Aberdeen secures £660m Lloyds deal
Aberdeen Asset Management is to become Europe's biggest independent fund manager after striking a deal worth up to £660 million with Lloyds Banking Group .
The takeover of Scottish Widows Investment Partnership will result in Lloyds holding a 9.9% stake in Aberdeen while the two companies will also form a long-term strategic partnership.
Aberdeen manages around £200 billion of funds and is set to add another £136 billion once the acquisition of Edinburgh-based SWIP completes early next year.
Aberdeen fought off competition from other possible bidders, including Australian investment bank Macquarie, to secure a deal that will see it overtake Schroders as Europe's biggest investment house. Its shares jumped by more than 10% today.
Lloyds has been holding a six-month auction for SWIP - part of the bank's Scottish Widows insurance arm - as it sells off assets to shore up its balance sheet and focus on its UK retail and commercial banking businesses.
The group, which is 32% owned by the taxpayer, will continue to own Scottish Widows, the group's life, pensions and investment business.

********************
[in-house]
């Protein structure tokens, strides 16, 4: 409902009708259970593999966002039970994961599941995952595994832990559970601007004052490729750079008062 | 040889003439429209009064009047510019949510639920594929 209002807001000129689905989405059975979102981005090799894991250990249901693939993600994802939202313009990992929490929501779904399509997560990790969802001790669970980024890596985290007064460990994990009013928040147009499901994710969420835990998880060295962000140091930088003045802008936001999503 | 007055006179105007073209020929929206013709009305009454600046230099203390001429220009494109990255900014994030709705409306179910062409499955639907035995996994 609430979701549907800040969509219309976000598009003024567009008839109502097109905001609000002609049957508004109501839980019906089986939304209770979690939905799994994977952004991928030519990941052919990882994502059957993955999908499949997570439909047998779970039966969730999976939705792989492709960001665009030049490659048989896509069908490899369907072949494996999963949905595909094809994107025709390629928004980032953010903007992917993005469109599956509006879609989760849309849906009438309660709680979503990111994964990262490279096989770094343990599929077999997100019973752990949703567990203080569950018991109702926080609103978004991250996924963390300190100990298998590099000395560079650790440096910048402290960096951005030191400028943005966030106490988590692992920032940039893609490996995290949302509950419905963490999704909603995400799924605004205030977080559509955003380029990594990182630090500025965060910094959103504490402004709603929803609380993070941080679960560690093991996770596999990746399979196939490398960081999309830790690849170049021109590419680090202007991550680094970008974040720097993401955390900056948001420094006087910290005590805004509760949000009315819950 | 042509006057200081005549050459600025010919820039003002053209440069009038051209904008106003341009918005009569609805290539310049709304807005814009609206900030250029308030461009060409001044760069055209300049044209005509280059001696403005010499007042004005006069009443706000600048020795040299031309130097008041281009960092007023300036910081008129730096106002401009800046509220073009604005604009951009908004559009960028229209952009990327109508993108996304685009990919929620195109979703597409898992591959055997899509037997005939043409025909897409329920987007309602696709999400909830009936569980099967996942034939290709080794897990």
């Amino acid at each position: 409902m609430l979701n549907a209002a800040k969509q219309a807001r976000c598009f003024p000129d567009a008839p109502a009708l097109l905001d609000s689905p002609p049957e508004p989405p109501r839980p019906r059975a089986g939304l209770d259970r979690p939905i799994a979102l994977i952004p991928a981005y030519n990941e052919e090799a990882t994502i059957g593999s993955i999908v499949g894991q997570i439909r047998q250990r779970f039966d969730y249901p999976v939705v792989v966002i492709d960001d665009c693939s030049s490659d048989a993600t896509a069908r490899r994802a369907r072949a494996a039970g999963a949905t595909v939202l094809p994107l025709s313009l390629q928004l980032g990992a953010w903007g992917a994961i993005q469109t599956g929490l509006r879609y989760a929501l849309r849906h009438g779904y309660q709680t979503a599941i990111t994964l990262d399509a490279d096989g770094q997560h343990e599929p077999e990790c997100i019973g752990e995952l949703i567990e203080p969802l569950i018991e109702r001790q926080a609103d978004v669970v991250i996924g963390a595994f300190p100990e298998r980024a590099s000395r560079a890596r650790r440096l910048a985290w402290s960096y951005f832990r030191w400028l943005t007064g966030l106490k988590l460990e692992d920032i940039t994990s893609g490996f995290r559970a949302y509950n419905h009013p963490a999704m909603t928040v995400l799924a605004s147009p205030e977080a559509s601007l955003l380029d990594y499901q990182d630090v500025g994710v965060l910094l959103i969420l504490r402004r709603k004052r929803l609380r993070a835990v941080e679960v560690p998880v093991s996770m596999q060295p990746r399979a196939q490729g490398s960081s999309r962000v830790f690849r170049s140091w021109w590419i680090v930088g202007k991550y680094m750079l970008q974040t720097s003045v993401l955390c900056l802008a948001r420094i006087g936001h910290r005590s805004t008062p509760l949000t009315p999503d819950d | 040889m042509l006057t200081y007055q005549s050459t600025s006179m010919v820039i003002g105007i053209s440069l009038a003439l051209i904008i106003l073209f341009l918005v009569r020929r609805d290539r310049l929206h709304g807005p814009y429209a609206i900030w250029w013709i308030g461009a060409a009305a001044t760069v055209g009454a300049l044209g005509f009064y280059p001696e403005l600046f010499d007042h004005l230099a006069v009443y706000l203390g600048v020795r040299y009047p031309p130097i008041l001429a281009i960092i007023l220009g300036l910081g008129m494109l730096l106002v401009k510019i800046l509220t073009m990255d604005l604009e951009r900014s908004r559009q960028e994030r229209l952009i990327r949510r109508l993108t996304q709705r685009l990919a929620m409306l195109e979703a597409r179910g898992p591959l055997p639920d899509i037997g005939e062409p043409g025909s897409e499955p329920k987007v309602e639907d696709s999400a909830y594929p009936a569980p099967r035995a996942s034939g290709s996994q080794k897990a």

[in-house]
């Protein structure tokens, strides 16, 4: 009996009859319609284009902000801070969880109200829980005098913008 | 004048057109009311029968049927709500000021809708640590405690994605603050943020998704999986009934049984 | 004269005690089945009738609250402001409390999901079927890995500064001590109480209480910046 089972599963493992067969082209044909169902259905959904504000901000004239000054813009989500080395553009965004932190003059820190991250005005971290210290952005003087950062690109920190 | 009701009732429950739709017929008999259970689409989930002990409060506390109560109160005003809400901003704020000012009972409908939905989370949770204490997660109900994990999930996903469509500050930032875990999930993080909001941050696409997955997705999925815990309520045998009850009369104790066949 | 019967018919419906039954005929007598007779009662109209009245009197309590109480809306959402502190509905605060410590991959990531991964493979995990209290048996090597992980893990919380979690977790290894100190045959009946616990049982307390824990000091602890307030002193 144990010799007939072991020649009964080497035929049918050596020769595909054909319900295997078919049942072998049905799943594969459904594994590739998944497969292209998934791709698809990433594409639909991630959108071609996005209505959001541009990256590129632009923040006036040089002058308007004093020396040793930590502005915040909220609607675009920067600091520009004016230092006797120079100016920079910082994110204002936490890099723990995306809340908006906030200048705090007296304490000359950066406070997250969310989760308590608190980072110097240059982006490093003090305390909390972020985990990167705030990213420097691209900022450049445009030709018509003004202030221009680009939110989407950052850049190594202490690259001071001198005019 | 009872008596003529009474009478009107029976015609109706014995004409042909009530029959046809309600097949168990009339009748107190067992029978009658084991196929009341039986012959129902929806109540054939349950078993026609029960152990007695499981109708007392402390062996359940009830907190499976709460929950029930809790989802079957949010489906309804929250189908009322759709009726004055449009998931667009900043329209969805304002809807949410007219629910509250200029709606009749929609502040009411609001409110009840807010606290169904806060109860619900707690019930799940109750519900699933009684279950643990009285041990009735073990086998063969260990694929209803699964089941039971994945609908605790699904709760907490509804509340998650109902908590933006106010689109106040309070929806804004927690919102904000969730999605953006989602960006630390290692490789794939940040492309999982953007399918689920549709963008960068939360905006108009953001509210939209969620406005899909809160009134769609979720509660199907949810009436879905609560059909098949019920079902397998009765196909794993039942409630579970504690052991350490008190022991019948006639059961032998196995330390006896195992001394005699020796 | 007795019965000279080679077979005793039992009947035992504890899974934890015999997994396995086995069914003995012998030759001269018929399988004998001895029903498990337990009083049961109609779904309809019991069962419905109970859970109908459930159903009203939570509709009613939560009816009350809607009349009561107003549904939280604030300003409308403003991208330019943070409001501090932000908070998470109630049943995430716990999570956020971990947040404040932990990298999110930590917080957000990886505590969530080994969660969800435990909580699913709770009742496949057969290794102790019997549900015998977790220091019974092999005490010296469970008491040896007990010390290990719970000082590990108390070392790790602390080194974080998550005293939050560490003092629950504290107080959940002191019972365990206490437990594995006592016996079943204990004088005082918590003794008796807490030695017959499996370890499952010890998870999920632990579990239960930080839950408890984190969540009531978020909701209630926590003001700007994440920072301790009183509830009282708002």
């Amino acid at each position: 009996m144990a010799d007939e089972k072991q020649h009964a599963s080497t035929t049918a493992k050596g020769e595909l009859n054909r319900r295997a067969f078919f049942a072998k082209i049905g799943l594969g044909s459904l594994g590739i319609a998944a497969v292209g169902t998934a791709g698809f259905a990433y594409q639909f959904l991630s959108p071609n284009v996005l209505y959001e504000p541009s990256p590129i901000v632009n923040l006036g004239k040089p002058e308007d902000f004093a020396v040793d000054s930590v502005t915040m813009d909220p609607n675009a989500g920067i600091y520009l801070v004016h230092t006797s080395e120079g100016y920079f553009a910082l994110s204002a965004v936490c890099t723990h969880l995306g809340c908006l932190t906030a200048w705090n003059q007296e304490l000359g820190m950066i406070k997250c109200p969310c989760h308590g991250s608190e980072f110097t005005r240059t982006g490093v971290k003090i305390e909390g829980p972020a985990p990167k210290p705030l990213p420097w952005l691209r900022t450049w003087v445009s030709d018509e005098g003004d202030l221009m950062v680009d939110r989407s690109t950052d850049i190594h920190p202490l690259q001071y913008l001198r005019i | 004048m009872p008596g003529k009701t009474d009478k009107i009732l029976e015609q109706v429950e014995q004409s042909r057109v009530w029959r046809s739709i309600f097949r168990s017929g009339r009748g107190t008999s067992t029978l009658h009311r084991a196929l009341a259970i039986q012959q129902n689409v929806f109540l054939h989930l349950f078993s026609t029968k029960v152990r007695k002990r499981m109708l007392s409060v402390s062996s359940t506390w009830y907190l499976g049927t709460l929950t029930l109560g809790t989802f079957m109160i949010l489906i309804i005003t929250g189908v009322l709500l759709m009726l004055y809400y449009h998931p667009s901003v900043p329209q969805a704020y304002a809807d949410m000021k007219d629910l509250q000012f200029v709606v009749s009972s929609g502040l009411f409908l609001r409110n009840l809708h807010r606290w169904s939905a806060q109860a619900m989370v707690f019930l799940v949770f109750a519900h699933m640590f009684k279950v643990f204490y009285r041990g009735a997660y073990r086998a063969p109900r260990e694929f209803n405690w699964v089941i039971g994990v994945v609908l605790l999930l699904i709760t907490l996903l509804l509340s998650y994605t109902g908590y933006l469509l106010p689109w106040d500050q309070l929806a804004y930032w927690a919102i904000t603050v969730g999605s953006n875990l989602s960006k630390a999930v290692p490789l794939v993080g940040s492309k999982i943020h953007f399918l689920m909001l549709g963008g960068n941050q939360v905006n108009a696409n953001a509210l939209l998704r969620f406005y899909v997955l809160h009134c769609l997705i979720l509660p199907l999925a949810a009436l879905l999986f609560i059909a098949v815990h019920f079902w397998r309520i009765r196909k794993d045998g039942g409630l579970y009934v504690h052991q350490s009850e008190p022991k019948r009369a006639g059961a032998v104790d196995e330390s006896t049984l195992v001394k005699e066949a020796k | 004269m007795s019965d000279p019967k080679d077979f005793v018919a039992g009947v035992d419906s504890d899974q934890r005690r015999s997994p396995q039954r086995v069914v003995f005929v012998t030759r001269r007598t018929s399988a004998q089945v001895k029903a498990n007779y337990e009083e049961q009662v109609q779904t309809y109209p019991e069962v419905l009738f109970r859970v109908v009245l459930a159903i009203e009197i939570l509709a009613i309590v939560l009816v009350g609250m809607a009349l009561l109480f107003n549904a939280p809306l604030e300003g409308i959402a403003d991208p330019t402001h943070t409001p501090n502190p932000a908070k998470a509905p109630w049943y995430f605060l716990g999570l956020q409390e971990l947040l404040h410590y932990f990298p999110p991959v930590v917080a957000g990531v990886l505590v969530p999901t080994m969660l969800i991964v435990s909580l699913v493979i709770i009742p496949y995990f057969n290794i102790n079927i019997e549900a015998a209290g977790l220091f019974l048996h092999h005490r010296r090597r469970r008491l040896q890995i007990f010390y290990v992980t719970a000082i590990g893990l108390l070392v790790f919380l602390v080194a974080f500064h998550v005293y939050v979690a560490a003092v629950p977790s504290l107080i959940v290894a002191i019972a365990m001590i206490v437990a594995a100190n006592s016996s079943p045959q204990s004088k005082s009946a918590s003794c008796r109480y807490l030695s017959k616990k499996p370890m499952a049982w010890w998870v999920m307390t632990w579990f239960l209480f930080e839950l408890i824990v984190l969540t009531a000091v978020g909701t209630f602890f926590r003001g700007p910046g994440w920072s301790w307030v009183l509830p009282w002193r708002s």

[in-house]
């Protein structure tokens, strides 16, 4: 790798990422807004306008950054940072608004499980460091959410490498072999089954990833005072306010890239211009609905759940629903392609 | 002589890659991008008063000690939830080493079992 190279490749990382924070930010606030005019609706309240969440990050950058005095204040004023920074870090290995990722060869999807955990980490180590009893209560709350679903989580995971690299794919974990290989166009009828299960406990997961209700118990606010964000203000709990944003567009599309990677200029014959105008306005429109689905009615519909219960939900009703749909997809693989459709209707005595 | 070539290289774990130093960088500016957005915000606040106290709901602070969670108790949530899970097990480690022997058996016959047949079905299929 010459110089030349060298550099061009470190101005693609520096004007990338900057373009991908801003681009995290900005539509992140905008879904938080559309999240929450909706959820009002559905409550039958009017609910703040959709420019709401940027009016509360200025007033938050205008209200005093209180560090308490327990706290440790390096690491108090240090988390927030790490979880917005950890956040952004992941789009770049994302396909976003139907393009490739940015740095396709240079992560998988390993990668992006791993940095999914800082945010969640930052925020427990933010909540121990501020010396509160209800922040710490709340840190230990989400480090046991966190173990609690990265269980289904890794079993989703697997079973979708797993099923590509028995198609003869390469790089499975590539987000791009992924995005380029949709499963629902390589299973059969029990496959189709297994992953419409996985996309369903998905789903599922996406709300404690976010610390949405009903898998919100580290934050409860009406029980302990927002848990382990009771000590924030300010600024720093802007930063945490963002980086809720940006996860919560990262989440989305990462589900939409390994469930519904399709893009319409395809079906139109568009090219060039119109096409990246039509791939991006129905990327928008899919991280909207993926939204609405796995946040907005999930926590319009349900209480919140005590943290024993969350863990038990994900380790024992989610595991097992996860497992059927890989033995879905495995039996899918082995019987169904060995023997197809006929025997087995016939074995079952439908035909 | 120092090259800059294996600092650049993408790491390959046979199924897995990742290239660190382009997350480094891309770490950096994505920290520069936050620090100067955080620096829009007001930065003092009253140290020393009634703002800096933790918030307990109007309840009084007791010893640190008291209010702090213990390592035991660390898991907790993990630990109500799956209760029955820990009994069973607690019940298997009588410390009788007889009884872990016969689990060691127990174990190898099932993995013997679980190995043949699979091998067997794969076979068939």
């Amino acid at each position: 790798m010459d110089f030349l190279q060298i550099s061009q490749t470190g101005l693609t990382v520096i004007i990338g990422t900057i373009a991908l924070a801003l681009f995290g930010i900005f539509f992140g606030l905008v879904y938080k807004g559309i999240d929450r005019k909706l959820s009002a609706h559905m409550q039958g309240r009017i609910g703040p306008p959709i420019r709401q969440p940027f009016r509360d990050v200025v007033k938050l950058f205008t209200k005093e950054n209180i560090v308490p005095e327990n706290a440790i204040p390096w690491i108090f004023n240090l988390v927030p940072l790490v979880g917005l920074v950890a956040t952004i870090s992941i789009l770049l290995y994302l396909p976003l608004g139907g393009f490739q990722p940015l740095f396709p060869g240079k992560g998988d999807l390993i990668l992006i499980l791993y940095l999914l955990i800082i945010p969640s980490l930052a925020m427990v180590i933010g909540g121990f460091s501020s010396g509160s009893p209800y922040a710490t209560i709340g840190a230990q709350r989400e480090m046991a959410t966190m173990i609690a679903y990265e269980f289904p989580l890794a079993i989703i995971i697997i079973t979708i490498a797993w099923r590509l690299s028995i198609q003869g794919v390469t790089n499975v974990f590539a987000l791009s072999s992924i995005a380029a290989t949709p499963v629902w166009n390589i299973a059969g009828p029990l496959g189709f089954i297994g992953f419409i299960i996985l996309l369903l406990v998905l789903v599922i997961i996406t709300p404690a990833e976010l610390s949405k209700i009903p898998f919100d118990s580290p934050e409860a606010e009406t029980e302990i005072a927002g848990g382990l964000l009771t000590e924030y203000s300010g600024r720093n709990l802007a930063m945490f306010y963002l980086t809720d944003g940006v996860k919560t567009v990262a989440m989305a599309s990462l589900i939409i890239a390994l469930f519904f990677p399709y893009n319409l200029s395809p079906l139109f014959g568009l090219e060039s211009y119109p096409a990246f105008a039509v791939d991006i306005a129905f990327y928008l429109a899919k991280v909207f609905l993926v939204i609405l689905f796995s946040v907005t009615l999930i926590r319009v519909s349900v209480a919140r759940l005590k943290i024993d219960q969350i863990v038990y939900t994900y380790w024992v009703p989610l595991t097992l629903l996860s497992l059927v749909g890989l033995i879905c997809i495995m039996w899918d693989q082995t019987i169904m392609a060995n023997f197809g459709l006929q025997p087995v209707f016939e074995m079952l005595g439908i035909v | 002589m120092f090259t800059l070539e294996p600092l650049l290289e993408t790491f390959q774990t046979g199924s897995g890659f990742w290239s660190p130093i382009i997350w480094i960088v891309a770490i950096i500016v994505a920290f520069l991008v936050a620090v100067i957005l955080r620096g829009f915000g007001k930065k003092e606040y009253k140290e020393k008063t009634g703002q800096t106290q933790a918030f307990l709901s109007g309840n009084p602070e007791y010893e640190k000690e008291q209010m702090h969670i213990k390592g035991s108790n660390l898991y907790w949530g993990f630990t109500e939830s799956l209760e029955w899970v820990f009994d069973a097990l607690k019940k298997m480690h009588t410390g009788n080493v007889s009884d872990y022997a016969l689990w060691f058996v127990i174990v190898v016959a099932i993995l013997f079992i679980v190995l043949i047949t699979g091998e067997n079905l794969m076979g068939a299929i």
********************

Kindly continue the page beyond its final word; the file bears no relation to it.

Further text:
Today's agreement will see a broad range of Aberdeen's investment funds sold through 1,300 Lloyds branches.
It is the latest step in the transformation of Lloyds under chief executive Antonio Horta-Osorio.
He will qualify for a long-term bonus worth £2.3 million this week if shares in the banking group hold steady.
The boss of the state-backed banking group will receive just over three million shares should the stock close above 73.6p on Wednesday.
Mr Horta-Osorio will not be able to sell them until 2018 under the incentive scheme. They were 75.6p today, at which price the bonus would have a paper value of around £2.3 million.
The acquisition is worth an initial £550 million met by the issue of 131.8 million new Aberdeen shares to Lloyds, equivalent to a 9.9% stake in the group.
There will also be a performance-related five year payment of up to £100 million dependent on growth delivered by the strategic relationship.